Another massive Data Breach – BA Hacked

Following confirmation in August by Dixons Carphone (owners of Currys PC World, Carphone Warehouse, Mobiles.co.uk and Dixons Travel (the airport tech retailer) that c10m records had been stolen, British Airways have now announced that the Credit Card information of at least 380,000 customers has been hacked.

The airline (part of International Airlines Group – formed when BA joined forces with Iberia in 2011) confirmed that from 22:58 BST August 21st 2018 until 21:45 BST on September 5th 2018 the personal and financial data of customers making bookings on ba.com and the airlines own app were compromised.

Whilst BA continues to investigate the breach and its cause, a cyber security firm (RiskIQ) have analysed code and found what they believe to be malicious script injected in to the BA website and app which effectively skimmed the site to steal financial data.

According to RiskIQ the skimmer (known as Magacart) is similar in design to that used to compromise the Ticketmaster website previously, however, it was altered to attune to how the BA website payments page is designed. It appears that the hackers even acquired a SSL certificate to authenticate the code as genuine.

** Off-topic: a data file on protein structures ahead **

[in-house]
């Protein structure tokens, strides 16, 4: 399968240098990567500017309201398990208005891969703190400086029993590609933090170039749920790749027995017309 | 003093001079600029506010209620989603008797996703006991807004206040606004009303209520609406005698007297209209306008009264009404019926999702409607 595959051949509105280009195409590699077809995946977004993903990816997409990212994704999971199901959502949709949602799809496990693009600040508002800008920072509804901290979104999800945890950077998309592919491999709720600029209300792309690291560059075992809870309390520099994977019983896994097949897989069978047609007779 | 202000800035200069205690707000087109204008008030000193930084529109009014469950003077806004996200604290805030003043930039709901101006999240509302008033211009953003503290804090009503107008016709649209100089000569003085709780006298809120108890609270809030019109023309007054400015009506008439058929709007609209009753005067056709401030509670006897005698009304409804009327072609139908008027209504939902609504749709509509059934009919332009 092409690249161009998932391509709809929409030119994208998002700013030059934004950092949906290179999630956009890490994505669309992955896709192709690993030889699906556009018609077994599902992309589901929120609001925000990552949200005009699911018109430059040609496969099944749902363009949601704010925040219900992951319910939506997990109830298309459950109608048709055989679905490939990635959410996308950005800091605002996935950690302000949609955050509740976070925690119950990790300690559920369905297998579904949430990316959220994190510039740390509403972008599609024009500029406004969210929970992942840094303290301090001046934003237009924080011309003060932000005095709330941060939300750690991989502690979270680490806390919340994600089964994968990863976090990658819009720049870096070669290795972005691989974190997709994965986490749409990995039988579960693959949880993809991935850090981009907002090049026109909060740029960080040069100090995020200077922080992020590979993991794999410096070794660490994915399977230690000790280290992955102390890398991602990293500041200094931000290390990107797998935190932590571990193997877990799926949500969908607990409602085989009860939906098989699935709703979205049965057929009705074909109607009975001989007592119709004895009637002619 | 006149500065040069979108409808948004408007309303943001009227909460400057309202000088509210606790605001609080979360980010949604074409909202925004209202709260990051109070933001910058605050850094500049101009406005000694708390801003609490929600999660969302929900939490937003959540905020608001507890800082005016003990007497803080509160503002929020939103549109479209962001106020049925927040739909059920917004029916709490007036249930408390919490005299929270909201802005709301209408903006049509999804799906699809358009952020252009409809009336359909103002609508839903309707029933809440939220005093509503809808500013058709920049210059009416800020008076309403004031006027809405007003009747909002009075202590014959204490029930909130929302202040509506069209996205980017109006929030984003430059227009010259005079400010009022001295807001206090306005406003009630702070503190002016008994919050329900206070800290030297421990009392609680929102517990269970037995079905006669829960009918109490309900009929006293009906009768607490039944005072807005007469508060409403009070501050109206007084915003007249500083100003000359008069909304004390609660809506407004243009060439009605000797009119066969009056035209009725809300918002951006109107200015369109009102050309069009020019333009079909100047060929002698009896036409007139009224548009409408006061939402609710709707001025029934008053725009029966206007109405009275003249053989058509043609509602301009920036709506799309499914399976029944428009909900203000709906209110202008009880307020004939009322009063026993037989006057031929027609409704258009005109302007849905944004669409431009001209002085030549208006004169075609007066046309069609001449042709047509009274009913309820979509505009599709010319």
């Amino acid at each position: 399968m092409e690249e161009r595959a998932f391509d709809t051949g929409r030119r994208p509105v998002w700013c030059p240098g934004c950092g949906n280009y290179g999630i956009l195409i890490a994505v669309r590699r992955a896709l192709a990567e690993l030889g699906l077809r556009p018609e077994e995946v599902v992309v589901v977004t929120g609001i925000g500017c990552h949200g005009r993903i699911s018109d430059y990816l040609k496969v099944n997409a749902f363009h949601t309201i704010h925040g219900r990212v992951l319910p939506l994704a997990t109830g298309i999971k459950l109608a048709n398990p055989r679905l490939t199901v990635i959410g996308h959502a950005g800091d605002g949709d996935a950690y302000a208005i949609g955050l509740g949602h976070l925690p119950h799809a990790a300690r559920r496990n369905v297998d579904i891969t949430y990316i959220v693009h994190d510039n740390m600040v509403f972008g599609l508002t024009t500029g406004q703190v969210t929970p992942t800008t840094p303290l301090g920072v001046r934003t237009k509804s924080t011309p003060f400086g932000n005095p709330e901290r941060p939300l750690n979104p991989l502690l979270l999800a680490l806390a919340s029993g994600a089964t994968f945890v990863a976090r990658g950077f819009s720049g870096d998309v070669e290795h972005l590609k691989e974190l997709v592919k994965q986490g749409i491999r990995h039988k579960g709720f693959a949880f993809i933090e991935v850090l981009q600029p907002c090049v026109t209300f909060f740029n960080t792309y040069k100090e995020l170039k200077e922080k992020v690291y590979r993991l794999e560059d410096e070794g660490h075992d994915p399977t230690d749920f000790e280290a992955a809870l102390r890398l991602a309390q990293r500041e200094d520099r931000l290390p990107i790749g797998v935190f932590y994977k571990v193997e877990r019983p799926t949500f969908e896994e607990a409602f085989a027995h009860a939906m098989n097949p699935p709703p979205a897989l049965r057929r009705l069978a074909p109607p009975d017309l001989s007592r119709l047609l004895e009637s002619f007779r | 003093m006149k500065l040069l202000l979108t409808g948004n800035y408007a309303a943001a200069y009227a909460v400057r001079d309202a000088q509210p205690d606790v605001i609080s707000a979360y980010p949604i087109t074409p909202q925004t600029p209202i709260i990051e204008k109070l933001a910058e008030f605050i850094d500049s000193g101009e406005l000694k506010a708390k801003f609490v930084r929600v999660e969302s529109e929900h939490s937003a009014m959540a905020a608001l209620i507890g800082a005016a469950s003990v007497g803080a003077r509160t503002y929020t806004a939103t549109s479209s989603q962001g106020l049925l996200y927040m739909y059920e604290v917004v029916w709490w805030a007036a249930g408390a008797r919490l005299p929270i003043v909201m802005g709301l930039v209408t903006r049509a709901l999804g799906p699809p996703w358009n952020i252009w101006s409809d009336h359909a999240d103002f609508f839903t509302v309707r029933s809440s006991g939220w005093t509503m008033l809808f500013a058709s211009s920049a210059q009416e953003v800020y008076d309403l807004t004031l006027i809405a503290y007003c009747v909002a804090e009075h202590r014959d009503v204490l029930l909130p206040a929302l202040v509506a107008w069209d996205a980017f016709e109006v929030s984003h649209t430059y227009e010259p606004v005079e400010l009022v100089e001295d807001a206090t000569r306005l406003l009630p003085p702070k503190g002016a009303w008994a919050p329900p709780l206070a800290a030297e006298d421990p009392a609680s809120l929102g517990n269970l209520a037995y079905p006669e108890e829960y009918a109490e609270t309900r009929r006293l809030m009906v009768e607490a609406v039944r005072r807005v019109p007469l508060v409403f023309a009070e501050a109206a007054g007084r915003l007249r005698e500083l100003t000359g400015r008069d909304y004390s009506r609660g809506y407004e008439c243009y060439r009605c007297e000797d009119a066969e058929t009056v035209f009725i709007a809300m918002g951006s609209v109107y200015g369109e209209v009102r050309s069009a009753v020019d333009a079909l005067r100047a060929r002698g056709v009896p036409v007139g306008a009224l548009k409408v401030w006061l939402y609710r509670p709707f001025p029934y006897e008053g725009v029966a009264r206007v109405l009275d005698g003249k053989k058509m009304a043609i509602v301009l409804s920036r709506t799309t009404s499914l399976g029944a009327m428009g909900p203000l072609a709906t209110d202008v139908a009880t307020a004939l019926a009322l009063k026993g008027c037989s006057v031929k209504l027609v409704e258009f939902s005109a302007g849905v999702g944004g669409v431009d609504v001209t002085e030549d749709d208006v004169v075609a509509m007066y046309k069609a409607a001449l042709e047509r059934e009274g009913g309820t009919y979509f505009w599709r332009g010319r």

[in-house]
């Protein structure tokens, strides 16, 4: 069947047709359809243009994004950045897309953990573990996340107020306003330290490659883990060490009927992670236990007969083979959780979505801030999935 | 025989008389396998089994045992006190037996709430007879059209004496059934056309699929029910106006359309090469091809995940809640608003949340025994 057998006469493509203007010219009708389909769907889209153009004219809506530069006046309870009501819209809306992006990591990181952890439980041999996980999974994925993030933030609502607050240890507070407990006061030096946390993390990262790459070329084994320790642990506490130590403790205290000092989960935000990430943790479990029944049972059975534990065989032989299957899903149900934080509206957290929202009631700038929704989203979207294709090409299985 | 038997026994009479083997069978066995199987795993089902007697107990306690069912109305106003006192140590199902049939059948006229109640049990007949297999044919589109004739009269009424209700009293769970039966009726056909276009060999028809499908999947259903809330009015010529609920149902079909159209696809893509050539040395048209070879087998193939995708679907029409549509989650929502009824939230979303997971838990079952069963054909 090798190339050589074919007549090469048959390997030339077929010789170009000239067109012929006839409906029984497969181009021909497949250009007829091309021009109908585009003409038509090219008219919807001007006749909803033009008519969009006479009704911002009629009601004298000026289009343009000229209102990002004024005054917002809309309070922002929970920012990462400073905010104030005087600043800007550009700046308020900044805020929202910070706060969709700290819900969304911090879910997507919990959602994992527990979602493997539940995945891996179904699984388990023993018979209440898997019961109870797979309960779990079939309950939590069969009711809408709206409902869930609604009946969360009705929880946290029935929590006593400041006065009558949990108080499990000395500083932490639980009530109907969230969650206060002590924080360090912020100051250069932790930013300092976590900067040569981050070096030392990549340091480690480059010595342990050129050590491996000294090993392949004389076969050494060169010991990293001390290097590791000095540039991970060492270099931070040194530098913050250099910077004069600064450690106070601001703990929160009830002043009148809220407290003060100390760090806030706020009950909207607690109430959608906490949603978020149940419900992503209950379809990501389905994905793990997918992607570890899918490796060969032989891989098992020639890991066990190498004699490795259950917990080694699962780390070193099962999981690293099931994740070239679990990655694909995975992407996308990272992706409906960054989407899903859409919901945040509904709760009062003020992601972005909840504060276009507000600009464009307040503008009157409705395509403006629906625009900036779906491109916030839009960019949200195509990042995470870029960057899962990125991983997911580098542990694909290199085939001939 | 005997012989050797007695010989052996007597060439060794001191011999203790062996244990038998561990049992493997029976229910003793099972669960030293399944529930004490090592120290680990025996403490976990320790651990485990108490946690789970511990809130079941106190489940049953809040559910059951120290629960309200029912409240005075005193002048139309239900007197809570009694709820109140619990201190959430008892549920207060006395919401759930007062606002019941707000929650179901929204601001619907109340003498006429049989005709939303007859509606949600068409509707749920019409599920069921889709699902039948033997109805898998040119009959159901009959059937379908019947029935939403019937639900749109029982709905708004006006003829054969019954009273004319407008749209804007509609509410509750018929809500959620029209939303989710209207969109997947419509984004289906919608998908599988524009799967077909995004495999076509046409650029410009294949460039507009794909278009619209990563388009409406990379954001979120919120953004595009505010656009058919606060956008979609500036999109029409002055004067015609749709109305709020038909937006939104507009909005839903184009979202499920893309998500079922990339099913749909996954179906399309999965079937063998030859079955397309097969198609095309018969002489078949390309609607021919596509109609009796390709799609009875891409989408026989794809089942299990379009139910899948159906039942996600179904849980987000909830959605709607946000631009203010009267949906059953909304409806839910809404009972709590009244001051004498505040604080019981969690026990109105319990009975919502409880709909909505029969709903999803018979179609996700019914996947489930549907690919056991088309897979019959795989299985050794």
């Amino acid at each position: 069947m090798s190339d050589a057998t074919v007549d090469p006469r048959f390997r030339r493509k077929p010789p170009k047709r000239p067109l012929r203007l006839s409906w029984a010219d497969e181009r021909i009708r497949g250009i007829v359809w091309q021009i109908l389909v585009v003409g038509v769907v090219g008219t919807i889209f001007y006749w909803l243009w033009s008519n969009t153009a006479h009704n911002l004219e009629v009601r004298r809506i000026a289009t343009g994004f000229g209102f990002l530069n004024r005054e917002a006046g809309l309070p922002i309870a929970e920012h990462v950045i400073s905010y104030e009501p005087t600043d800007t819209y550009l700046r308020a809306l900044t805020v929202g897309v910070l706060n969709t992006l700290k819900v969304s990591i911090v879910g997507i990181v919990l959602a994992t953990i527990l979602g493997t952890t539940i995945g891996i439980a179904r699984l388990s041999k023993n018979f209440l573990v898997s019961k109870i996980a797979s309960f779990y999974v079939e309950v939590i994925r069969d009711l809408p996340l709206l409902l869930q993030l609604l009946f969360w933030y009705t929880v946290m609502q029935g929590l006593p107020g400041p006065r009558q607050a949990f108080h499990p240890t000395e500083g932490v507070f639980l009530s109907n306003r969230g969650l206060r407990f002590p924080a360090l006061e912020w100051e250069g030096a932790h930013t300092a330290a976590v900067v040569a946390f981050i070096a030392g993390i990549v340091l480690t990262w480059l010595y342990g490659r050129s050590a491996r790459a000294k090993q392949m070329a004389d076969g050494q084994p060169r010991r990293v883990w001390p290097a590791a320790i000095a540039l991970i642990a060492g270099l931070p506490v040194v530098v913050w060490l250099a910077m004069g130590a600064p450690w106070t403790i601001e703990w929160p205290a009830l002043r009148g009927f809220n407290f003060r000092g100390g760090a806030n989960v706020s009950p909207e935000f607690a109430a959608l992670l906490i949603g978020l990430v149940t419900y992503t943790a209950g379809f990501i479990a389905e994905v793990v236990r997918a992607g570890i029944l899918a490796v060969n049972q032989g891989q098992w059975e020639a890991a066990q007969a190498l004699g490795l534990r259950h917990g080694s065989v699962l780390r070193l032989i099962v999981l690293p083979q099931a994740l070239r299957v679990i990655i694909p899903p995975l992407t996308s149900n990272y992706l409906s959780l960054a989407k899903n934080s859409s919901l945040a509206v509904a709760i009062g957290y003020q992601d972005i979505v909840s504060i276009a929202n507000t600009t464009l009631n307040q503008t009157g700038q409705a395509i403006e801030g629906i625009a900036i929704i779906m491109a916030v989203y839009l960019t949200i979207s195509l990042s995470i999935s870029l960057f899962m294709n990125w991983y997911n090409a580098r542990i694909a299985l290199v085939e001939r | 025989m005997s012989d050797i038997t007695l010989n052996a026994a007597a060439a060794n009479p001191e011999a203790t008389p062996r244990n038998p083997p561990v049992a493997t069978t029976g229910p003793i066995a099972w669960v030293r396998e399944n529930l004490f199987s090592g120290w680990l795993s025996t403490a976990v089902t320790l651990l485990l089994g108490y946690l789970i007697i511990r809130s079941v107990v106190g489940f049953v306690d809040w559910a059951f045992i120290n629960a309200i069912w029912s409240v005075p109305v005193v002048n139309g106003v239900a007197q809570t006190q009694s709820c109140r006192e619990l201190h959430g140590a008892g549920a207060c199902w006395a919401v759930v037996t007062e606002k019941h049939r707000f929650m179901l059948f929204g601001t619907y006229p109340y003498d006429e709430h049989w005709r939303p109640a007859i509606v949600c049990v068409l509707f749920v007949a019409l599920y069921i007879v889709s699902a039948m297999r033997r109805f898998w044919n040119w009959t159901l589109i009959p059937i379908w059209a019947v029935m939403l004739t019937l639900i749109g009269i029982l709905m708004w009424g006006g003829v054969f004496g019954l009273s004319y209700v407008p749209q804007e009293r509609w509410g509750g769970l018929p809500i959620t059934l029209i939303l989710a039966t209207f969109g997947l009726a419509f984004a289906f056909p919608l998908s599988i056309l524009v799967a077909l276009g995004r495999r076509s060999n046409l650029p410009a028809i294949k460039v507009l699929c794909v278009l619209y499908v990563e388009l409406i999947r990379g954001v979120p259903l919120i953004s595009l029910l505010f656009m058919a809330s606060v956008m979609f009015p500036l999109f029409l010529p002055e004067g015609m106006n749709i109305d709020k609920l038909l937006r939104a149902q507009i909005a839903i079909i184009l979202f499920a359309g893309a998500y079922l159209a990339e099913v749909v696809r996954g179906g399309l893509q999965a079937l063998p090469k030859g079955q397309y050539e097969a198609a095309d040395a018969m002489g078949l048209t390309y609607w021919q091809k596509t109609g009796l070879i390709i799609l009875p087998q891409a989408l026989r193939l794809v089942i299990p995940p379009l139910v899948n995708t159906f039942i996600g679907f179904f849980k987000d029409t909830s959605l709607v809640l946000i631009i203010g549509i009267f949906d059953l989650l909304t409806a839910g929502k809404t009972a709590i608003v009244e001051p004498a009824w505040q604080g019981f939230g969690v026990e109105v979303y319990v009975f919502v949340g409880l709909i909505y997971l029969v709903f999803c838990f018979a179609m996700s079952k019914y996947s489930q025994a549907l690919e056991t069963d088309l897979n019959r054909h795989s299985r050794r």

BA has advised the affected customers to contact their bank or card provider and follow their recommended advice. BA has further confirmed that financial losses directly attributed to this theft will be reimbursed.

This is a further embarrassment to BA who in July had to cancel the flights for some 7,000 passengers due to failure of another of their IT systems and in May 2017 a ‘power outage’ resulted in cancellation of hundreds of flights over a Bank Holiday weekend.

Following the introduction of the General Data Protection Regulation (GDPR) new rules in May 2018, this latest breach could result in a fine running in to many £millions. The Information Commissioner’s Office has confirmed that it is aware of the incident and is investigating.

In their Dec 2017 accounts BA announced total revenue at £12.2bn and as such the maximum fine that could be imposed by the ICO under GDPR is €20m or 4% of global turnover (up from previous £500k) resulting in a maximum fine of £489m.

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